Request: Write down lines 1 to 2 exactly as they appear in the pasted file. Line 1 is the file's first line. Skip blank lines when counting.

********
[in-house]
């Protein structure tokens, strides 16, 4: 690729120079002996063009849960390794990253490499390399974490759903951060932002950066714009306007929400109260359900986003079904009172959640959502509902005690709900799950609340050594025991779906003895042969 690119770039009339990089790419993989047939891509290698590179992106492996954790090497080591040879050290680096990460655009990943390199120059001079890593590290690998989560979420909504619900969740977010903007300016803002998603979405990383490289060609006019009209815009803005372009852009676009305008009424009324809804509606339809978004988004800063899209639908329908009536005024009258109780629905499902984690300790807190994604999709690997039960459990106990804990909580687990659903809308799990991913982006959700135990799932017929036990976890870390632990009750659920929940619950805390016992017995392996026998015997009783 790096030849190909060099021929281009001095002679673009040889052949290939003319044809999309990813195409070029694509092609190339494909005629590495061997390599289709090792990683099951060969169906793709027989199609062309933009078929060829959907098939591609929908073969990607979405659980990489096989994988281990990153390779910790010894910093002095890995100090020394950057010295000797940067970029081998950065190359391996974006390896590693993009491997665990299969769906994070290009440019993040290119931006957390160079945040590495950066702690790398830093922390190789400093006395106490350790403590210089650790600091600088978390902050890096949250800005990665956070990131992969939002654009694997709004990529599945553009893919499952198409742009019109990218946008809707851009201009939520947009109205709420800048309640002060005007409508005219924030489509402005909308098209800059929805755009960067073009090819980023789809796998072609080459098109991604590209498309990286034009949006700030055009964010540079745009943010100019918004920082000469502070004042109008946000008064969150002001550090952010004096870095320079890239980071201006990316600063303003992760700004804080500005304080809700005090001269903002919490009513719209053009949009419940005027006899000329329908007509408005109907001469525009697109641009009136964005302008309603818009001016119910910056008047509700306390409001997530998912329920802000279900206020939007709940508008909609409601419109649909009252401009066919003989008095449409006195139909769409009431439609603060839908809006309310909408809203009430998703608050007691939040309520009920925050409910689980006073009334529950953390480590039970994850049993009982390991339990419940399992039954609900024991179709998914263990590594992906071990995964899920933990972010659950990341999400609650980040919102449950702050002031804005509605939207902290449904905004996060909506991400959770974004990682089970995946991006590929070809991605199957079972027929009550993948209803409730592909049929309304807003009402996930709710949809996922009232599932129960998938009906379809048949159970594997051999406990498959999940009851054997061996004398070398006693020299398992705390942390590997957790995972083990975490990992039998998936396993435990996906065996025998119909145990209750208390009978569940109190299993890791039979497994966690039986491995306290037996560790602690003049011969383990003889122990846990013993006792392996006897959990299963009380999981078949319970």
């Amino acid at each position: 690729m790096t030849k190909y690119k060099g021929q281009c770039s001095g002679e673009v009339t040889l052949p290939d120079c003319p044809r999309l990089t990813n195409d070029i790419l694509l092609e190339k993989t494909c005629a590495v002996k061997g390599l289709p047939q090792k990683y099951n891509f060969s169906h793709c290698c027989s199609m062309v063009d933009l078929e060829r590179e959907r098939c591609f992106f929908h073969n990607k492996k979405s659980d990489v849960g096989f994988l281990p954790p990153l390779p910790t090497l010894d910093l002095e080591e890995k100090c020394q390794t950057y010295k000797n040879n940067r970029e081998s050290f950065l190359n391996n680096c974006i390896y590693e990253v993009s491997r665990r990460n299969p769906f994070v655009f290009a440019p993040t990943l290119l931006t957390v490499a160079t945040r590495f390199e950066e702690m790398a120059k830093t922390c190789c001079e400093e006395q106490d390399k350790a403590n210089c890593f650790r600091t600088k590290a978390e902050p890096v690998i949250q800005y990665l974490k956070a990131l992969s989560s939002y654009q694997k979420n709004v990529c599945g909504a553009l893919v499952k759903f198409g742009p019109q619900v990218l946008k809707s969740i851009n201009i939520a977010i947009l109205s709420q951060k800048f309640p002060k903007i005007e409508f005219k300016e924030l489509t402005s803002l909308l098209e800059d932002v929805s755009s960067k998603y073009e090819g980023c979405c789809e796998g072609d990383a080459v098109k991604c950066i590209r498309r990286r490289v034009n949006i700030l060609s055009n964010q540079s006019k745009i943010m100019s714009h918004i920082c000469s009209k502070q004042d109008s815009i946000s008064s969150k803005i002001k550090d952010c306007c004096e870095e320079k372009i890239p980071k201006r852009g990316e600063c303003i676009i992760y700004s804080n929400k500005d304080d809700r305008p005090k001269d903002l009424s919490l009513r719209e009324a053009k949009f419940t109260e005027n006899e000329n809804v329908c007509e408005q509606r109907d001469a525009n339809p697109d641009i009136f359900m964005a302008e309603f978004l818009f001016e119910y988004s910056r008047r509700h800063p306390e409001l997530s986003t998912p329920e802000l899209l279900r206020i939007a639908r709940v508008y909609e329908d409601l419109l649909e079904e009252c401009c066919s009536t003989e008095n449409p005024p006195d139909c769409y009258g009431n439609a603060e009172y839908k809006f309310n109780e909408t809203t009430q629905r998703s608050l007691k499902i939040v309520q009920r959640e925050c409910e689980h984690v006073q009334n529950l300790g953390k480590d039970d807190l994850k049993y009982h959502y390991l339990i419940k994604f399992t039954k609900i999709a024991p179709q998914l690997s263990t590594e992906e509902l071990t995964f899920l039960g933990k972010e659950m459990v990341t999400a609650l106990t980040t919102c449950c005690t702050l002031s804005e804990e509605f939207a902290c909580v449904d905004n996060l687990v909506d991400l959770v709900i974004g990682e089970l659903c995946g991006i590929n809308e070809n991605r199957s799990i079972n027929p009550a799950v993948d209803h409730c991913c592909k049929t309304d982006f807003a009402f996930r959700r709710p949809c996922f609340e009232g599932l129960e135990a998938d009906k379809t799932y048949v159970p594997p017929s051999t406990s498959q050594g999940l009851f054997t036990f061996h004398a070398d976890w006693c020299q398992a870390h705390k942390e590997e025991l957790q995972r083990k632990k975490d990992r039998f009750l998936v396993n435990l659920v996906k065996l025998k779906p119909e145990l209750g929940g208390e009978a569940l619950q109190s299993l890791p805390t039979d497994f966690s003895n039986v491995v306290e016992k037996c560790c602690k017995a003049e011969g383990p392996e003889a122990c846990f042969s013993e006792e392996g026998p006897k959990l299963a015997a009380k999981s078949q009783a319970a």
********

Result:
[in-house]
């Protein structure tokens, strides 16, 4: 690729120079002996063009849960390794990253490499390399974490759903951060932002950066714009306007929400109260359900986003079904009172959640959502509902005690709900799950609340050594025991779906003895042969 690119770039009339990089790419993989047939891509290698590179992106492996954790090497080591040879050290680096990460655009990943390199120059001079890593590290690998989560979420909504619900969740977010903007300016803002998603979405990383490289060609006019009209815009803005372009852009676009305008009424009324809804509606339809978004988004800063899209639908329908009536005024009258109780629905499902984690300790807190994604999709690997039960459990106990804990909580687990659903809308799990991913982006959700135990799932017929036990976890870390632990009750659920929940619950805390016992017995392996026998015997009783 790096030849190909060099021929281009001095002679673009040889052949290939003319044809999309990813195409070029694509092609190339494909005629590495061997390599289709090792990683099951060969169906793709027989199609062309933009078929060829959907098939591609929908073969990607979405659980990489096989994988281990990153390779910790010894910093002095890995100090020394950057010295000797940067970029081998950065190359391996974006390896590693993009491997665990299969769906994070290009440019993040290119931006957390160079945040590495950066702690790398830093922390190789400093006395106490350790403590210089650790600091600088978390902050890096949250800005990665956070990131992969939002654009694997709004990529599945553009893919499952198409742009019109990218946008809707851009201009939520947009109205709420800048309640002060005007409508005219924030489509402005909308098209800059929805755009960067073009090819980023789809796998072609080459098109991604590209498309990286034009949006700030055009964010540079745009943010100019918004920082000469502070004042109008946000008064969150002001550090952010004096870095320079890239980071201006990316600063303003992760700004804080500005304080809700005090001269903002919490009513719209053009949009419940005027006899000329329908007509408005109907001469525009697109641009009136964005302008309603818009001016119910910056008047509700306390409001997530998912329920802000279900206020939007709940508008909609409601419109649909009252401009066919003989008095449409006195139909769409009431439609603060839908809006309310909408809203009430998703608050007691939040309520009920925050409910689980006073009334529950953390480590039970994850049993009982390991339990419940399992039954609900024991179709998914263990590594992906071990995964899920933990972010659950990341999400609650980040919102449950702050002031804005509605939207902290449904905004996060909506991400959770974004990682089970995946991006590929070809991605199957079972027929009550993948209803409730592909049929309304807003009402996930709710949809996922009232599932129960998938009906379809048949159970594997051999406990498959999940009851054997061996004398070398006693020299398992705390942390590997957790995972083990975490990992039998998936396993435990996906065996025998119909145990209750208390009978569940109190299993890791039979497994966690039986491995306290037996560790602690003049011969383990003889122990846990013993006792392996006897959990299963009380999981078949319970």